“‘Code Can Save Lives:’ Inside One Techie’s Mission to Bring Programming Skills to Kids in Watts.”
The Common Core Explained.
Funding and Acquisitions
According to a report from Reuters, Blackboard is going up for sale. The company, currently owned by a private equity firm, is looking for a buyer who’ll pay up to $3.4 billion. More speculation via The Chronicle of Higher Education and Mindwires Consulting's Phil Hill. Pre-sale analysis from Mindwires Consulting’s Michael Feldstein.
On the heels of reports that it would sell The Financial Times, it looks like Pearson is offloading The Economist too. “All the better to eat you with,” said the Wolf springing up to eat Little Red Riding Edu-Hood.
The adaptive learning startup Acrobatiq has raised $9.7 million from Draper Triangle Ventures, Hearst Ventures, and the Bill & Melinda Gates Foundation.
Noodle has acquired AllClasses.com.
Via Edsurge: “Village Capital has announced a $13.2 million fund that will make 100 investments in 75 companies around the globe tackling tough social problems including education.”
Also via Edsurge: “Here’s a $5M Seed Fund to Support Higher-Ed Innovations Besides MOOCs.” The fund comes from the VC firm University Ventures.
The controversial chain of charter schools Success Academy announced that it has received a gift of $8.5 million from hedge fund manager John Paulson in order to open more schools in NYC.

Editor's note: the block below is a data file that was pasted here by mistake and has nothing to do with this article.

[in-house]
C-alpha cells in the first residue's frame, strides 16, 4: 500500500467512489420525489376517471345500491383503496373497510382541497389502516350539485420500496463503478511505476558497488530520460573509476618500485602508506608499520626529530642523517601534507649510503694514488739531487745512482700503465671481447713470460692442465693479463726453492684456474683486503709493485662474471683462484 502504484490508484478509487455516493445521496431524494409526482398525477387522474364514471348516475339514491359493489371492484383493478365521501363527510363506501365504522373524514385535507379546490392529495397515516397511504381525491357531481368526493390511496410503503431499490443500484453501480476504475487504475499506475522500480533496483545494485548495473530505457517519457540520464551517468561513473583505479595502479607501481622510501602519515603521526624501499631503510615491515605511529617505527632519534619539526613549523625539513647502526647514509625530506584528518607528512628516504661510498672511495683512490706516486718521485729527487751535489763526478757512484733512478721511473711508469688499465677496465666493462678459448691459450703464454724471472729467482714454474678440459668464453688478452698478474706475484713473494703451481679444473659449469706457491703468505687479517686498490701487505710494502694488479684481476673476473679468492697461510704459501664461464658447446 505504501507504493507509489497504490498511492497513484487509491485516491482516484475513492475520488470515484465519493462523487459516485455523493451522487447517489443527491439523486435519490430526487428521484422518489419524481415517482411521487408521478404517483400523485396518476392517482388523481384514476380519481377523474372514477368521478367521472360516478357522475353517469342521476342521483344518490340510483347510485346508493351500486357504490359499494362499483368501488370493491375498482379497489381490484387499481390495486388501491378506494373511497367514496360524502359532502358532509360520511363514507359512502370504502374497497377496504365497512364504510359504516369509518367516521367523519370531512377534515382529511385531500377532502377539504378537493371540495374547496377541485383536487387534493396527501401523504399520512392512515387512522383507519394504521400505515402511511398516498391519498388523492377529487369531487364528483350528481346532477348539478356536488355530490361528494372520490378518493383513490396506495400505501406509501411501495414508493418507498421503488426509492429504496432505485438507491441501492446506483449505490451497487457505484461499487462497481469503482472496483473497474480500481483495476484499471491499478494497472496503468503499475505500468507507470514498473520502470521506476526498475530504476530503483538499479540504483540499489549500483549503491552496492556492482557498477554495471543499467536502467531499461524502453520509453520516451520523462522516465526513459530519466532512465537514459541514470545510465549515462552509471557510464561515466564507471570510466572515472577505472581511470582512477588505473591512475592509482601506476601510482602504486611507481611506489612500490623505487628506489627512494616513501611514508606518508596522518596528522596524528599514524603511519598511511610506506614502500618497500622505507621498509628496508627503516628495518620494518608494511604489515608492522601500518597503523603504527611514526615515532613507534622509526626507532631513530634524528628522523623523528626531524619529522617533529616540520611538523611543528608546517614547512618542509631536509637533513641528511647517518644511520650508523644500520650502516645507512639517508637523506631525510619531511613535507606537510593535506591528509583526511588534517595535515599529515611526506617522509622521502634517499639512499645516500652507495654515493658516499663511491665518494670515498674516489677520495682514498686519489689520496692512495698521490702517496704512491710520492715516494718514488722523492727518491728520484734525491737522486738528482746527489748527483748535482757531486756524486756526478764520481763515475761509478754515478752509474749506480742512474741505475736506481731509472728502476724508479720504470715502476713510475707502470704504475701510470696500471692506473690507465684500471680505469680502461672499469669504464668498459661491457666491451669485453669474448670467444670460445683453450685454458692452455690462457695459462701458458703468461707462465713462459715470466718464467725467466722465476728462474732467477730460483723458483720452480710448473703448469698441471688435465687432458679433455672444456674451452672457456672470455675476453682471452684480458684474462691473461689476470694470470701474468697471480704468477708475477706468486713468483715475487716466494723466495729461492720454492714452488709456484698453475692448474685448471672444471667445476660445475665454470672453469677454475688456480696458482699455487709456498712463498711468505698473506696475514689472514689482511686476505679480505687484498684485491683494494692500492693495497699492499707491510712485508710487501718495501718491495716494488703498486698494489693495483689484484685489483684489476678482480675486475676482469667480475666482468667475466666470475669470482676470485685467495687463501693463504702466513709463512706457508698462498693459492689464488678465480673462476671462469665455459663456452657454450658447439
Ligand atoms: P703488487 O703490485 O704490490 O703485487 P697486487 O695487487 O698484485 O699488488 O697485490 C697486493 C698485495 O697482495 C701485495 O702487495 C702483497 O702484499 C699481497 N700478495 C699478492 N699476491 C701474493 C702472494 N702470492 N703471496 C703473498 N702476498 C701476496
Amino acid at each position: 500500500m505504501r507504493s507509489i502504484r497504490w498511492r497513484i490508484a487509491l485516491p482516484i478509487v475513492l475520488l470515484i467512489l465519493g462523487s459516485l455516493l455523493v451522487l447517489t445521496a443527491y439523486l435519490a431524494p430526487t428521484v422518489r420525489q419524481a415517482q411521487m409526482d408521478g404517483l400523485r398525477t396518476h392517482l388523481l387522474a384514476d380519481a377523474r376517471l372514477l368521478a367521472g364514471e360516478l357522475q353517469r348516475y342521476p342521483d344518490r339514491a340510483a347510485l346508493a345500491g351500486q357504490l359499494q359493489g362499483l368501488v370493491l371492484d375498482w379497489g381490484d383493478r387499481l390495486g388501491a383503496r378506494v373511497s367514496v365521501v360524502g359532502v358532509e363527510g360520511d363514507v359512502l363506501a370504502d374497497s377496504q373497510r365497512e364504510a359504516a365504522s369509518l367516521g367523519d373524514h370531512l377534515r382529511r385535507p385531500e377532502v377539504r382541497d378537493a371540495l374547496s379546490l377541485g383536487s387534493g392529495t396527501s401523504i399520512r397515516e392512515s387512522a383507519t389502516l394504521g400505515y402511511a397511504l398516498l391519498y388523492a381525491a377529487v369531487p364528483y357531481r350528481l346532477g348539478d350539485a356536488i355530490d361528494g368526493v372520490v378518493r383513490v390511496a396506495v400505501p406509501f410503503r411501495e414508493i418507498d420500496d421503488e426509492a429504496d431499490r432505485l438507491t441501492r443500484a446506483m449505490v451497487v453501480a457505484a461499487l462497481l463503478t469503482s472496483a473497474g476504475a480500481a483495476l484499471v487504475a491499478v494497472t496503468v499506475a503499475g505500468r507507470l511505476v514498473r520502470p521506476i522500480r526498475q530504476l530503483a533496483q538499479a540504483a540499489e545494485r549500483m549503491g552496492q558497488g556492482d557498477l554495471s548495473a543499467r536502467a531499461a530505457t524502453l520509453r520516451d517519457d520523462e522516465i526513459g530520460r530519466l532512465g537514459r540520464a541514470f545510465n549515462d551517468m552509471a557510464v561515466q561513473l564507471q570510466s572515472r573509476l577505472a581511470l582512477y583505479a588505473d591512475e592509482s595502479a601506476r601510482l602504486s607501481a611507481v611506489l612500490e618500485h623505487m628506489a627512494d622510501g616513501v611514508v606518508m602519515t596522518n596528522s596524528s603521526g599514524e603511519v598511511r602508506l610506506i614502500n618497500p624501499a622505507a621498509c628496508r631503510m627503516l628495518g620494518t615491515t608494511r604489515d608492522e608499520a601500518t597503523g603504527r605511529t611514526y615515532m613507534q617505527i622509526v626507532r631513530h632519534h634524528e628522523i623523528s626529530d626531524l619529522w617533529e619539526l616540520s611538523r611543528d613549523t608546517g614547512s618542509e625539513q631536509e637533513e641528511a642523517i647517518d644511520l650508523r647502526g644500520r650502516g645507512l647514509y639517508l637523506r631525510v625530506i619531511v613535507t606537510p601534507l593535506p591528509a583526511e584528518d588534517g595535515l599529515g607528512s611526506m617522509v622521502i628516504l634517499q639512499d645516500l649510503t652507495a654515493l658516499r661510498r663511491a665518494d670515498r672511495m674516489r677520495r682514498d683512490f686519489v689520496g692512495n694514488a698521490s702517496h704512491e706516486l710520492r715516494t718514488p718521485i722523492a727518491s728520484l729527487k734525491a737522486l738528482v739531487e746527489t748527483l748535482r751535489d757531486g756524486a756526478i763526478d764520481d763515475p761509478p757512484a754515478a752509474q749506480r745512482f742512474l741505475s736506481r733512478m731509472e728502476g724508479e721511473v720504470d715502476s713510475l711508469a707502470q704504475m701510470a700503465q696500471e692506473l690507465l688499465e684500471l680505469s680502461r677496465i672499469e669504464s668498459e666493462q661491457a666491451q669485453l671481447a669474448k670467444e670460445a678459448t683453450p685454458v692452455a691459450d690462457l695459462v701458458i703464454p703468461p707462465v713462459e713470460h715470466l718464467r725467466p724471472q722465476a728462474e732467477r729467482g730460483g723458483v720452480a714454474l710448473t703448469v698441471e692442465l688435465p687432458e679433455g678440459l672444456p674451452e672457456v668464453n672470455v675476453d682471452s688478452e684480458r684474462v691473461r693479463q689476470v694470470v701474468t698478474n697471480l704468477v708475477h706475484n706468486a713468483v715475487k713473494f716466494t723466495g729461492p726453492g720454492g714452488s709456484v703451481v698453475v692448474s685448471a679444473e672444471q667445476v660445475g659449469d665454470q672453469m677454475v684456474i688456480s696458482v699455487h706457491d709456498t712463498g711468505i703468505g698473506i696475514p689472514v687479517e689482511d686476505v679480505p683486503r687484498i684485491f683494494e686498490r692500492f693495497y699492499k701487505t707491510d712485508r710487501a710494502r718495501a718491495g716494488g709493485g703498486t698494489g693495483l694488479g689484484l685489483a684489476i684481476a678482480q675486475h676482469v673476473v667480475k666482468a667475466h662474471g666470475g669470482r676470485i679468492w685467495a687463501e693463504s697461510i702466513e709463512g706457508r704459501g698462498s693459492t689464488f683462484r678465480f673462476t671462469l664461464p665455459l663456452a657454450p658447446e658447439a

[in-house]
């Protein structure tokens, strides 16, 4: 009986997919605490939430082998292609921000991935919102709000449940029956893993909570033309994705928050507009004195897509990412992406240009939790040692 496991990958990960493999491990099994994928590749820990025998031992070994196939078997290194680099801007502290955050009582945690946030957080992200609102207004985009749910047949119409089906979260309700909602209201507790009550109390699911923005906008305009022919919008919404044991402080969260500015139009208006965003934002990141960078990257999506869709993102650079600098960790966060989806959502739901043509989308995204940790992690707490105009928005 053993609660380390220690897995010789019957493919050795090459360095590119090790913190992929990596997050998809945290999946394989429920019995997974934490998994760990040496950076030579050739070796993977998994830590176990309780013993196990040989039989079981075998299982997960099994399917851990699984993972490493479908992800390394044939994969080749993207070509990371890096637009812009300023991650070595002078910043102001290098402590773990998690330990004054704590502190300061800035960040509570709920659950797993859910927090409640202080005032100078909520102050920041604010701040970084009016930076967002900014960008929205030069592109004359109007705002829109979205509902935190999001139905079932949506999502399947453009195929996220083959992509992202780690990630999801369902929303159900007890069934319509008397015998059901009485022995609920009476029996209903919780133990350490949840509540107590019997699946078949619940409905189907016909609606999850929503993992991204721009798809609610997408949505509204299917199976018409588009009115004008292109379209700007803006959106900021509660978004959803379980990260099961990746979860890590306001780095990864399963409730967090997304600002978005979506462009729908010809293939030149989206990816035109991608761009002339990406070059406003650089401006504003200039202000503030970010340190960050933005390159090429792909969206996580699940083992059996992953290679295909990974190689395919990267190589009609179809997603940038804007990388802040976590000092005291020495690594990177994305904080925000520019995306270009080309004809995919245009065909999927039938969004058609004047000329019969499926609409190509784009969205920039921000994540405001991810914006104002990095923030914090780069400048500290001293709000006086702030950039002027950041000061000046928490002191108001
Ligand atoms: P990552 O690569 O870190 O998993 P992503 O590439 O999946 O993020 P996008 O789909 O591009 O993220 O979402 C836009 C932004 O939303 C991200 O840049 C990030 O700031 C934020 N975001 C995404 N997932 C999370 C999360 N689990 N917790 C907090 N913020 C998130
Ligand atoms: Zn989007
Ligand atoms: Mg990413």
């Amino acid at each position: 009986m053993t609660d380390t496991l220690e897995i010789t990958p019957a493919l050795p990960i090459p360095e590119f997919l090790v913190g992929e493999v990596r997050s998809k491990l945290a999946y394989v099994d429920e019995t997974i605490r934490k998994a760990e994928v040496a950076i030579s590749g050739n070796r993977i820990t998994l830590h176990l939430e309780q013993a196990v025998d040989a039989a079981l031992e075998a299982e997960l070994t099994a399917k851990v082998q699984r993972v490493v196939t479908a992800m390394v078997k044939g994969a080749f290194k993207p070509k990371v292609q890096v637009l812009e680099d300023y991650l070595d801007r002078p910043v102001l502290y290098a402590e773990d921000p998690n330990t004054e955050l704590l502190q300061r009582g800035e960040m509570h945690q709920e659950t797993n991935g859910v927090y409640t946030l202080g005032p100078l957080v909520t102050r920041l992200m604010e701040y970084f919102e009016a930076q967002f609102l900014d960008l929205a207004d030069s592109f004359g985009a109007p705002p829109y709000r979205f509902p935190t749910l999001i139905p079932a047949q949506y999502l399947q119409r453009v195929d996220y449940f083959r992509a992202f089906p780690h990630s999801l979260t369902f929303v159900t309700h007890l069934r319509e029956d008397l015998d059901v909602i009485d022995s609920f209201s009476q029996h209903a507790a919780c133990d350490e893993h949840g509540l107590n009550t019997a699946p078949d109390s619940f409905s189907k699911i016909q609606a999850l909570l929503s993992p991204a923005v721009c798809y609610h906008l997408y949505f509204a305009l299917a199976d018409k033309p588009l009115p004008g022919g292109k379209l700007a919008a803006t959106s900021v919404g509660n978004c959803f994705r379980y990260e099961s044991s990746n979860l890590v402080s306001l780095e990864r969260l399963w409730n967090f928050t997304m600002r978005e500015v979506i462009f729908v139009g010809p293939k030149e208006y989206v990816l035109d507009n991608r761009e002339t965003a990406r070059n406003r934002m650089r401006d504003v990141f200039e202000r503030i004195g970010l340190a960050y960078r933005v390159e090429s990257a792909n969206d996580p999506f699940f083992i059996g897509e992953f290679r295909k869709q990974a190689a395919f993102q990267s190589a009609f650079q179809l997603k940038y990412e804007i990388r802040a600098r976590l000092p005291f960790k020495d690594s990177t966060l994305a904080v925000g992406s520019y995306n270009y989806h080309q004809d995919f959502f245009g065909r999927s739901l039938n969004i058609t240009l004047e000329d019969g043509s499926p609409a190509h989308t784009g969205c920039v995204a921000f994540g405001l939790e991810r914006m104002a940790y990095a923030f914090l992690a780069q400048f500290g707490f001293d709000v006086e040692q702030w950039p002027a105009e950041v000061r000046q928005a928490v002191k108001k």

Data, Privacy, and Surveillance
The inBloom dream is back, revived by Carnegie Mellon University, thanks to $5 million in funding from the feds to build “the biggest open repository of education data” in the world, says The Hechinger Report. In charge of the project, Ken Koedinger of Carnegie Learning, “cognitive tutor” fame. Ah, the zombies of ed-tech.
FERPA dictates that students (and until they’re 18, their parents) can access their education records. According to Reason, the Goodrich Area Schools in Michigan initially billed a mom $77,718.75 when she demanded access to her son’s records.
Google Glass is coming back, says Wired, this time pitched as a workplace tool. I can’t wait to see if Google plans to market this surveillance device to schools.
Two trends you just know ed-tech will pick up on: “App Used 23andMe’s DNA Database To Block People From Sites Based On Race And Gender.” And “Using Algorithms to Determine Character.”
Tony Bates on “Privacy and the use of learning analytics.”
Data and “Research”
The Jefferson Education Accelerator will partner with Echo360 in order to “test and showcare” its tech platform. And that sort of partnership is why I put “research” here in this section in quotation marks.
Well-timed “research” from G2 Crowd, which claims to have found Blackboard topping overall satisfaction ratings for LMSes.
Here’s the latest calculations from Edsurge on ed-tech investment for the first half of this year. (Many publications are noting the boom in investment in online learning from China.)
And here’s the latest research from the API Evangelist on universities with APIs.
Via Inside Higher Ed: “How Unemployment Rates Shift Choices of Majors.”
From the Pew Research Center: “15% of Americans don't use the internet. Who are they?”
A round-up from the World Bank’s Michael Trucano on various global initiatives regarding “tablets in education.”
“What the New Education Buzzwords Actually Mean.”
My nominee for the worst education-related graphs of the week.